Here’s what GMO labeling will cost families

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Money flying out of a wallet Get ready to dig deeper into your wallets during grocery checkout if labeling of food containing genetically modified ingredients is made mandatory. In a new study, Cornell University found that in New York a proposed genetically modified organisms (GMO) labeling bill could cost families as much as $800 per year.

The study, completed by Bill Lesser of the Dyson School of Applied Economics and Management at Cornell University, evaluates additional costs passed from the industry to consumers if forced labeling is made law in New York State.

The labeling law would increase food costs for a family of four by an average of $500 annually. Of the three labeling compliance options in the state, the midpoint value is $224 or $1.1 billion annually for all New Yorkers.

It’s not only families who will be shelling out more for food. The state could also be facing millions of dollars in added costs to implement and monitor the labeling initiative. It would also account for a loss in farm income.

“American families deserve safe, abundant and affordable food,” Claire Parker, spokeswoman for the Coalition for Safe and Affordable Food, said in a news statement.  “GMOs have been used in our food supply for more than 20 years and no study has ever shown them to be unsafe or different from foods without GMOs. Repeated studies, however, have shown that the high cost of mandatory labeling would dramatically increase the price of groceries at the checkout aisle for consumers. A mandatory GMO label will just make it more difficult and expensive for hard-working American families to put food on the table.”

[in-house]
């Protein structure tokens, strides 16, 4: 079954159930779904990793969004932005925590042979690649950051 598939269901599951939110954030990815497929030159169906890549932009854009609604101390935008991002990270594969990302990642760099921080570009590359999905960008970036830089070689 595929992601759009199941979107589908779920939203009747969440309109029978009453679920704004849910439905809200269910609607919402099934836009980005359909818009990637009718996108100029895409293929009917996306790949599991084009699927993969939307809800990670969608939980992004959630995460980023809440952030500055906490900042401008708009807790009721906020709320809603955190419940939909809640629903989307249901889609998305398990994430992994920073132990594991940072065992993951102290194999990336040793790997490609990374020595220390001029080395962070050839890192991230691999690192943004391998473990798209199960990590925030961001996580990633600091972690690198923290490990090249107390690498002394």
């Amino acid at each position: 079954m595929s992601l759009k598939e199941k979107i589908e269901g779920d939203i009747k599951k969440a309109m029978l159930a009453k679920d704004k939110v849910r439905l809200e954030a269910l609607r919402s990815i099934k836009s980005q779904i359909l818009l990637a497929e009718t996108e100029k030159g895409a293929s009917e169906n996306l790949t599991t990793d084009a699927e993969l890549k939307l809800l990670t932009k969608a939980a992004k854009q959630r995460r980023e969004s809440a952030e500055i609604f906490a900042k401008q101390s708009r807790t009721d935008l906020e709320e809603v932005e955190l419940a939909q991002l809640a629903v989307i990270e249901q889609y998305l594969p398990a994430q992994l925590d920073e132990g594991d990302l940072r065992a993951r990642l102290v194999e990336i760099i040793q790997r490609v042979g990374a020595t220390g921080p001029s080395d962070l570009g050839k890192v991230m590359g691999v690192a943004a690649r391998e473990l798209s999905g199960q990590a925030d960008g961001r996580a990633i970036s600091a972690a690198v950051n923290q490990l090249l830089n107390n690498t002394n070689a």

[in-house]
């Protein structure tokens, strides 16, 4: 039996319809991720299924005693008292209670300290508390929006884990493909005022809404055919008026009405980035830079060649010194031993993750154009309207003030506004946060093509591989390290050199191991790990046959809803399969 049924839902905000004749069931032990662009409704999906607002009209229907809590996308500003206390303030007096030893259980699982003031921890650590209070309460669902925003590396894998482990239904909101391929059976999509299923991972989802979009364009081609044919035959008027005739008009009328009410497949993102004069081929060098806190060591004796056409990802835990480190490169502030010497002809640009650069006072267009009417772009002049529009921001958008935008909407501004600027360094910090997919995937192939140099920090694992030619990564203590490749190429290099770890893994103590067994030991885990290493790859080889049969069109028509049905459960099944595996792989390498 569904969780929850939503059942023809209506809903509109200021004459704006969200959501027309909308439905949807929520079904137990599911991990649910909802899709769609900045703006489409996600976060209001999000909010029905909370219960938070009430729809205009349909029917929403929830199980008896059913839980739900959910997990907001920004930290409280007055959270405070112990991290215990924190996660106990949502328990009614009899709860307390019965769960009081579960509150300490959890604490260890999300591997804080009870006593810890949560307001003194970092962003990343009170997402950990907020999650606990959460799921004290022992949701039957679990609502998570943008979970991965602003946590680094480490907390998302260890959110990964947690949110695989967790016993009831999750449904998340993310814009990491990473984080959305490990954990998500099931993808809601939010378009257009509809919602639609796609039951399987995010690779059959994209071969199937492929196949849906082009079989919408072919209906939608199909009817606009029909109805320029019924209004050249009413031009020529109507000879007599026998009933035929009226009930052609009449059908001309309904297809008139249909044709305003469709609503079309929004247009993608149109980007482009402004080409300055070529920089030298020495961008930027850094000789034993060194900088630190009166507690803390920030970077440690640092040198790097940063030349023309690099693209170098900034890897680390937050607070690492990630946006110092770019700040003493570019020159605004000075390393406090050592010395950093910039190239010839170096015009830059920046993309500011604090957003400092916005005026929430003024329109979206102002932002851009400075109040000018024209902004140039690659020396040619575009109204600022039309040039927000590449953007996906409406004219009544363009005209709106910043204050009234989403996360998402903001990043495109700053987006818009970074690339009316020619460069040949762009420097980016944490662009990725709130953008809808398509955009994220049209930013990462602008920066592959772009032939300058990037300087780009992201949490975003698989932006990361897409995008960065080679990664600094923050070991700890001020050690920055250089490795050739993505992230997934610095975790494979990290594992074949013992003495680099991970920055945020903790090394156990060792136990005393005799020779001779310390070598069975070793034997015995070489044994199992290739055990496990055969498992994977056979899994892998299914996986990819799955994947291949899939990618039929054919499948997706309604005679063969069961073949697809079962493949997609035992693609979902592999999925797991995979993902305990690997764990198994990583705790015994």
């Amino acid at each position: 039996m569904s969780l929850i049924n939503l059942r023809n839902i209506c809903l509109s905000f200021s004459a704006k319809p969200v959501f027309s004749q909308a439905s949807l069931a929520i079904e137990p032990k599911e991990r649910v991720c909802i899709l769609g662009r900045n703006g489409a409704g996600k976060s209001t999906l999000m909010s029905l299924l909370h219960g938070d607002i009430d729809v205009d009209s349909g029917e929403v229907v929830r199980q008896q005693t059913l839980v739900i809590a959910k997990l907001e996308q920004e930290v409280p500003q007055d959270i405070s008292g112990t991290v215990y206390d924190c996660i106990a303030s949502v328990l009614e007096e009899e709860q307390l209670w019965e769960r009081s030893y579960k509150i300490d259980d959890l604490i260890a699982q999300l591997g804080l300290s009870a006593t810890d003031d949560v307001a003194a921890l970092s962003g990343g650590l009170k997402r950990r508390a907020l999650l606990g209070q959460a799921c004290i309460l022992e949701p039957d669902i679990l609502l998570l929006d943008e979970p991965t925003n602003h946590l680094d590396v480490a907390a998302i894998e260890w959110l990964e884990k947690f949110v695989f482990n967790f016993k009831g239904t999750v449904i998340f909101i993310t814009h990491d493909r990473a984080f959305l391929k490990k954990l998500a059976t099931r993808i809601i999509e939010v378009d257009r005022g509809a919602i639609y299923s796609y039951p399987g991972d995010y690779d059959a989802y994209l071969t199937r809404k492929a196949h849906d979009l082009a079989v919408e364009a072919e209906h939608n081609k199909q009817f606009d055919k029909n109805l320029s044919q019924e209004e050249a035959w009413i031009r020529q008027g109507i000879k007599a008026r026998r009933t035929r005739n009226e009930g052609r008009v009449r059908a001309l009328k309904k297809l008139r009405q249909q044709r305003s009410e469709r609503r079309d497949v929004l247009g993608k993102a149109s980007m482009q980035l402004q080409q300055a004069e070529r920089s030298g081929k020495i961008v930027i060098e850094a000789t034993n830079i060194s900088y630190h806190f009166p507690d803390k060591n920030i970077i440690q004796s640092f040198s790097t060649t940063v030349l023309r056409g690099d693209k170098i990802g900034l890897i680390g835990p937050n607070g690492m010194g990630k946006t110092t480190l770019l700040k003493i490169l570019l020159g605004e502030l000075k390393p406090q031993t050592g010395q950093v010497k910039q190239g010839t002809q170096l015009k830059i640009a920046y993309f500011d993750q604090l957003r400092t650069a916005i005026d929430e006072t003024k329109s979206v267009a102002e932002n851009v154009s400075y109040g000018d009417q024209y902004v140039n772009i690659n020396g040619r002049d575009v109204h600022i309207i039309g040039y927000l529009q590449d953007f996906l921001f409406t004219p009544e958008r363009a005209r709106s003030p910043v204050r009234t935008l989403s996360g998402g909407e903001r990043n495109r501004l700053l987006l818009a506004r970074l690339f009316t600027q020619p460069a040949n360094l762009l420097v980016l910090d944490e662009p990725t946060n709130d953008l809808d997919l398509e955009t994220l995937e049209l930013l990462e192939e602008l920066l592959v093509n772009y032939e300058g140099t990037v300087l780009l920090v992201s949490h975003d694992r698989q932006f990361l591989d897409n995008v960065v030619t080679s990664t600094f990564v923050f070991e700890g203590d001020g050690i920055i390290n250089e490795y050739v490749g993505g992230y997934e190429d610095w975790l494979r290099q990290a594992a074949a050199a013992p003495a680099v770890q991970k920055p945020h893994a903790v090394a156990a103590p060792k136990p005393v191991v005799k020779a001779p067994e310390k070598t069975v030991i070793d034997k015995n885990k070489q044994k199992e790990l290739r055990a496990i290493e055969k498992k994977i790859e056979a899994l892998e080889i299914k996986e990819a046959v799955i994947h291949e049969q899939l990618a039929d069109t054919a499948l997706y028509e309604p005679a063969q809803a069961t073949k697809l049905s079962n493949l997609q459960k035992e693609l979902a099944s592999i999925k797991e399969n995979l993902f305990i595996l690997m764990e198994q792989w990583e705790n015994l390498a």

Click here to read the full study.

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Keith Long    
KS  |  May, 19, 2014 at 09:35 AM

No studies have shown GMOs to be unsafe? What about these?

Vermont  |  May, 19, 2014 at 10:38 AM

Keith: Try the review of 1,783 studies about GMOs in food, citing no credible instance of a health or safety threat. Review done by Italian (from the EU! no less) scientists. Google it.

May, 19, 2014 at 11:53 AM

Corporate profitability can drive scientific research even in the EU.

May, 19, 2014 at 02:11 PM

Uncounted costs far outweigh the counted ones:

May, 19, 2014 at 02:25 PM

Watch Robyn O'Brien's TEDx talk here:

May, 19, 2014 at 05:16 PM

Even 1 study showing harm is too many. 1783 'safe' studies do not trump 10 'unsafe' ones IMHO. You are free to eat GMO foods, I try to avoid them and it would be easier if I knew which was which.

Dick W    
Ohio  |  May, 19, 2014 at 09:56 PM

Label the non GMO foods only. That way those who choose this are the ones paying for it

Dennis Hoyle    
South Dakota  |  May, 19, 2014 at 10:40 PM

I quit producing GMO crops and I would like to quit eating them. I listened to Dr. Huber and what he said made sense. We label everything else why can't we label food?

ar  |  May, 20, 2014 at 07:12 AM

There are a ton of studies which have been suppressed, coming forward now. Deaths have been attributed directly to GMO's IN AMERICA. Herd os milk cows have been damaged beyond recovery. Roundup is being found in mothers milk. (Yup, you feed it directly to your children now. And all the bunk that you have been fed by people hired to infest these blogs and write pro-chemical company nonsense is finally being seen through. Time for this plague to stop!